Brexit might be the best thing to happen to the EU

Many must feel like they have woken up to a nightmare, but this nightmare is for real – the British have decided to leave the European Union. Yet Brexit might be the best thing to have happened to the EU in recent years. Brexit could provide the impetus for a better, more modern Europe.

With 52 percent voting to leave the EU, the result was very narrow – a decision that no one had seriously expected in the run up to the referendum. This was also reflected on financial markets which were caught completely off guard. In the short term, calm will return to stock markets, but further political and economic developments will prove crucial in determining the long-term direction of financial markets.

Now it is up to politics and the economy to restore stability, a mammoth task for those responsible. The referendum has left Great Britain a divided country. While Scotland and Northern Ireland clearly rejected Brexit, Wales and England voted in favour. Even more striking is the fact that, in the younger sections of the population, a clear majority voted to remain in the EU while older members of the public voted to leave. The young must now submit to the dictates of the older generation. Despite the result, those supporting the EU are not prepared to accept the result lying down. A petition is already calling for a new referendum on Brexit and has been signed by more than 1.5 million Britons.

The need to achieve quick political consent will be crucial for the further development of the British economy. Backbreaking discussions over the future path for Great Britain would prove damaging to investor and consumer confidence. Prime Minister Cameron’s announcement that he will only be stepping down in three months is clearly not helpful in this context, as it will probably only create political deadlock in the months ahead. Even without further domestic hindrances, the British economy can still be expected to slide into a slight recession in the second half of the year. This might well be overcome through the course of 2017, but the UK’s growth potential in general should weaken, with the medium-term growth rate hovering at around 1 percent. An unfavourable development of this kind could probably only be halted with generous bilateral agreements with the EU. Yet the incentive for the EU to do this is likely to be very slight.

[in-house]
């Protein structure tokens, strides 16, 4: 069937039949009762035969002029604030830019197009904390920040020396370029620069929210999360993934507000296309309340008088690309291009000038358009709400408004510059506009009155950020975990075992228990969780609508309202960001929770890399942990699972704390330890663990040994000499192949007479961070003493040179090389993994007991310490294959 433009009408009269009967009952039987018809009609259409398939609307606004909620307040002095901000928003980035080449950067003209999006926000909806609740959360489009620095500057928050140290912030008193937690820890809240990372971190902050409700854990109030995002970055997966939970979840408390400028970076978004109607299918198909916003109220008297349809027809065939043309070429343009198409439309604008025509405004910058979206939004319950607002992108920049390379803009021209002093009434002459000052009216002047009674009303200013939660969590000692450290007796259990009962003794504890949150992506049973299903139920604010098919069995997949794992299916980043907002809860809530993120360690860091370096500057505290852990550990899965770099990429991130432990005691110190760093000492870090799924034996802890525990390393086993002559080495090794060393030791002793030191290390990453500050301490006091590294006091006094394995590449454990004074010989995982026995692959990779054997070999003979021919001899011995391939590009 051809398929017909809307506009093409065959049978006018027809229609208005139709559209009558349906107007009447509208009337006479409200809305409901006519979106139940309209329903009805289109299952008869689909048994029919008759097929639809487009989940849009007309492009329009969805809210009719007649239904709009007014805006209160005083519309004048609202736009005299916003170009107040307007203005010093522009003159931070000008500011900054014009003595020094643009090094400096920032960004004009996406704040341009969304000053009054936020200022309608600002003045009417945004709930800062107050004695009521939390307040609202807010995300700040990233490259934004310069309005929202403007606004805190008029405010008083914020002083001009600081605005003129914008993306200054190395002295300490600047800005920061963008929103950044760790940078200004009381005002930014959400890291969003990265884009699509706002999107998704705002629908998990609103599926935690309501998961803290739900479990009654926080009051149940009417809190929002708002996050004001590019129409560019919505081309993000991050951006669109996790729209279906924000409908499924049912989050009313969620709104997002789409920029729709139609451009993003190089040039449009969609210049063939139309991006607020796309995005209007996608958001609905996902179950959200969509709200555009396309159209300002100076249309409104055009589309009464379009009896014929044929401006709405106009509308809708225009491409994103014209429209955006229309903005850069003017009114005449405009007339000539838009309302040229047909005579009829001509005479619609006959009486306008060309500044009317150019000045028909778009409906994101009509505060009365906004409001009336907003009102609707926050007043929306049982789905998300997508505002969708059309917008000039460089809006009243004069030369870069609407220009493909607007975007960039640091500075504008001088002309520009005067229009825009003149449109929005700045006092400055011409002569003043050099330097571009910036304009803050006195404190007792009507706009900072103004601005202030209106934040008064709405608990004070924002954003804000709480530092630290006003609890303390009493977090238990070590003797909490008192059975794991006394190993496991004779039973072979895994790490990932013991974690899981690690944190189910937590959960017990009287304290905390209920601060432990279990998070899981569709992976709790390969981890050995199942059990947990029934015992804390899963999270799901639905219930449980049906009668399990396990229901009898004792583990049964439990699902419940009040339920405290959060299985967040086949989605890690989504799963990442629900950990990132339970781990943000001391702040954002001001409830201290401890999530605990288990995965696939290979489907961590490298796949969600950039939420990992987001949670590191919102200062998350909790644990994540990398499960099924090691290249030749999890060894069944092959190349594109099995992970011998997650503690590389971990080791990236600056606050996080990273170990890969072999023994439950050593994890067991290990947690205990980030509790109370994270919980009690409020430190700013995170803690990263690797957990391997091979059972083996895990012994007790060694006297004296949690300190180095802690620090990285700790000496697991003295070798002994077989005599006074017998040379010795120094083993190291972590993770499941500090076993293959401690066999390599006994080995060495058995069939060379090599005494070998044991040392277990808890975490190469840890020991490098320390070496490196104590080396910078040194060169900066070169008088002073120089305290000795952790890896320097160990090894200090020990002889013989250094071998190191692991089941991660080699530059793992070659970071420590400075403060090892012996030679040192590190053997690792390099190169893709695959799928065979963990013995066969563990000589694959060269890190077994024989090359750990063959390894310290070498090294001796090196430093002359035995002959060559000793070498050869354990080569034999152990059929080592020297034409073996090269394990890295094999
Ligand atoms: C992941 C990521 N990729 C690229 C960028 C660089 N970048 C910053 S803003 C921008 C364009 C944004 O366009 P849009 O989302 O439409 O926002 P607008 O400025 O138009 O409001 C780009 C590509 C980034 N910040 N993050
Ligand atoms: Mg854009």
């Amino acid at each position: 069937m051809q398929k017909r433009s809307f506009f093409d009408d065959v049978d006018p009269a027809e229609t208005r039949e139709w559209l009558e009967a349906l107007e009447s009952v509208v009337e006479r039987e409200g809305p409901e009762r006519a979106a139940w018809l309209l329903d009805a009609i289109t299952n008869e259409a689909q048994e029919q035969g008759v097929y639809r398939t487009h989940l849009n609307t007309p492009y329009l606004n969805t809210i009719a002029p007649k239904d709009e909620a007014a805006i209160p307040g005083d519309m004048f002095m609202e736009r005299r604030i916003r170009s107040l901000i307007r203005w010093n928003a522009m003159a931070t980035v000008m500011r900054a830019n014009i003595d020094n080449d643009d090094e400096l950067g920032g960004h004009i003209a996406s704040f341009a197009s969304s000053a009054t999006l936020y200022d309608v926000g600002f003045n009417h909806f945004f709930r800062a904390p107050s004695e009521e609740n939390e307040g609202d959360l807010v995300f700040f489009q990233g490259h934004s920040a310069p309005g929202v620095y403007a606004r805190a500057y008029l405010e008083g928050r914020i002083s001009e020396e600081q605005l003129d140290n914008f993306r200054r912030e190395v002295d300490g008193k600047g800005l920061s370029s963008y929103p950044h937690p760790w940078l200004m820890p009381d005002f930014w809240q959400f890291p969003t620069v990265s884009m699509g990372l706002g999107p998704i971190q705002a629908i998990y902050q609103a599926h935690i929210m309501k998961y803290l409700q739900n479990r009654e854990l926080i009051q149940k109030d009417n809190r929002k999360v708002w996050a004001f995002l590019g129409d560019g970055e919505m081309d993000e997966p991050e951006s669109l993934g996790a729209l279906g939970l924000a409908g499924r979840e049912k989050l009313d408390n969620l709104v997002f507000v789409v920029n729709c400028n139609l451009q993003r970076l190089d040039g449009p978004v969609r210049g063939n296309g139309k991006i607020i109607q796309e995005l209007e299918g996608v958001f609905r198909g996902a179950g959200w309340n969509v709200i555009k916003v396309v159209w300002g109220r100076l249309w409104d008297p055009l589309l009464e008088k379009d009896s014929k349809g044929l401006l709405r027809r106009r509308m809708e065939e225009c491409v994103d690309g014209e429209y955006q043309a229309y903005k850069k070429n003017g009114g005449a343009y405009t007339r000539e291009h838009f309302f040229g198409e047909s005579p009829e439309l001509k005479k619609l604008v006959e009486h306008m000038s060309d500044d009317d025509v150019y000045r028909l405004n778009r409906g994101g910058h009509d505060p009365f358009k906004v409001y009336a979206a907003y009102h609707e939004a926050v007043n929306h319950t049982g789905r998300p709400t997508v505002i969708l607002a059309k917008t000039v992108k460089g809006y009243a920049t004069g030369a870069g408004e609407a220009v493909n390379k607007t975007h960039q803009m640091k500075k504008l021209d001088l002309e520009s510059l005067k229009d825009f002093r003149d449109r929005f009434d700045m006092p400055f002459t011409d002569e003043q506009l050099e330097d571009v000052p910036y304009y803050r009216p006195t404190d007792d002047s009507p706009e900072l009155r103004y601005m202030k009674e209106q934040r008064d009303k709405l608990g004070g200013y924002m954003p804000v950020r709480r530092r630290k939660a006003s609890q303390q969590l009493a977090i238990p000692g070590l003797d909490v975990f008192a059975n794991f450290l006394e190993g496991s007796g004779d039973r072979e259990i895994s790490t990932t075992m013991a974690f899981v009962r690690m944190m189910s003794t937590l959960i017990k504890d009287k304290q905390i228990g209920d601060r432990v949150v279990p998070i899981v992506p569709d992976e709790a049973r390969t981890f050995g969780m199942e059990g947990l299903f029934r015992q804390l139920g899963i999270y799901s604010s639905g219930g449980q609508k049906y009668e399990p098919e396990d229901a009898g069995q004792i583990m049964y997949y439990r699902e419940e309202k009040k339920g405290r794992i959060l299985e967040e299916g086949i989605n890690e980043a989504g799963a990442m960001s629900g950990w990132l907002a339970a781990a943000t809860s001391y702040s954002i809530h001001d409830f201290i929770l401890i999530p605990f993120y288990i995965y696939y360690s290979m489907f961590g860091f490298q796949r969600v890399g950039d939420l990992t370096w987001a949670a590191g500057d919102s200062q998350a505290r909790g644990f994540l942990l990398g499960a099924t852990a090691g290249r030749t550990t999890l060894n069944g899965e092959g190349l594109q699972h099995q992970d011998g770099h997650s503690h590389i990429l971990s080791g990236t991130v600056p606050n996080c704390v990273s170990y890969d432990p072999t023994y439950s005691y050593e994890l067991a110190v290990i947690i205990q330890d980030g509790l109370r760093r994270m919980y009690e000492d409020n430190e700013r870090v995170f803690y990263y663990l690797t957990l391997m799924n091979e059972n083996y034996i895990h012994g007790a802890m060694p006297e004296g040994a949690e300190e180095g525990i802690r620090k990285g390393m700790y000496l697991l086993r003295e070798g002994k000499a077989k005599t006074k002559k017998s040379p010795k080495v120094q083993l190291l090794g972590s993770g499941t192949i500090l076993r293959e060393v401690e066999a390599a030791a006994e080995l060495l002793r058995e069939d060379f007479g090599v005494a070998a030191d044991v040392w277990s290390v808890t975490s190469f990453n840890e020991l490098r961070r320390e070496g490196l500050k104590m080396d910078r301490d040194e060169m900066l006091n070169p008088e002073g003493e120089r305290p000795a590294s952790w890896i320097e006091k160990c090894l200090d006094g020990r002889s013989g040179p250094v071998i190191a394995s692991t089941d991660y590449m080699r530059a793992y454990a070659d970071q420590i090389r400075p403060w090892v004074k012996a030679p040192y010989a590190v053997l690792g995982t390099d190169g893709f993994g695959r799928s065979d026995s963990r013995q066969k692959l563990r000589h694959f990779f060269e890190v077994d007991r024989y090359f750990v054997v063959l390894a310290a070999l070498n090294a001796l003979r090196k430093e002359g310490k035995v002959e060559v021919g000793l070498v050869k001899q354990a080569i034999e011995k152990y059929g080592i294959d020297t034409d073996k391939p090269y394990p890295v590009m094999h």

Things are looking somewhat brighter for the rest of the EU (i.e. without the UK), and the economic development in the Eurozone and in particular in Germany should only experience a brief dent. In my view, negative growth rates are not to be expected. By as early as the middle of next year, economic momentum should have returned to normal, and by no later than 2018 the growth dip should be overcome.

A key requirement for all of this is that leading politicians, both national and European, restore confidence in the European idea that has been dealt such a blow. A clear vision of what Europe, the EU and the Euro area should and could be in terms of future prespectives now needs to be formulated. There can be no doubt that the concept of a European Union is a successful idea. In past years, however, people have been increasingly left out of developments and the ideas and visions have not been explained to them. This now needs to be put right. In this context, a clear negotiation strategy – one that also bears the hallmark of the European idea – needs to be pursued in the forthcoming negotiations with the UK. Great Britain needs the agreements with the EU more urgently than the EU, a point that should not be forgotten in the course of this.

If leading European politicians appropriately and credibly defend the idea of Europe again, confidence in Europe should also be quickly strengthened. This is crucial for investment in economic infrastructure as well as for capital investors. After all, Europe was and still is an attractive place for investment. This precious capital should not be squandered.

If this political development comes about – and there is much to suggest that this will be the case – the referendum in Great Britain and the British public would have brought the EU a decisive step forward. Brexit would be the best thing to have happened to the EU in recent years. The British public could then also ask themselves once again whether they really do still stand by their current decision.

If, however, European politics fails to shift direction and continues to pursue its, in some cases, self-absorbed course with little interest for the people, the fragmentation process could well persist and might even result in the collapse of the EU. The political, economic and social consequences would then be very negative, but with greatly differing manifestations in the EU member states.

Some countries could use the current situation in the Euro area – on the pretext of creating greater integration in Europe – to step up their repeated demands for a socialisation of risks. However, this would also create considerable dangers for the Euro area since the people in the countries having to take on the risk of the other countries are hardly likely to accept this course. The hour for the populists and manipulators would then have come. The vote for Brexit has shown how increasing disillusionment with politics can make it very easy for demagogues to sell their ideas.

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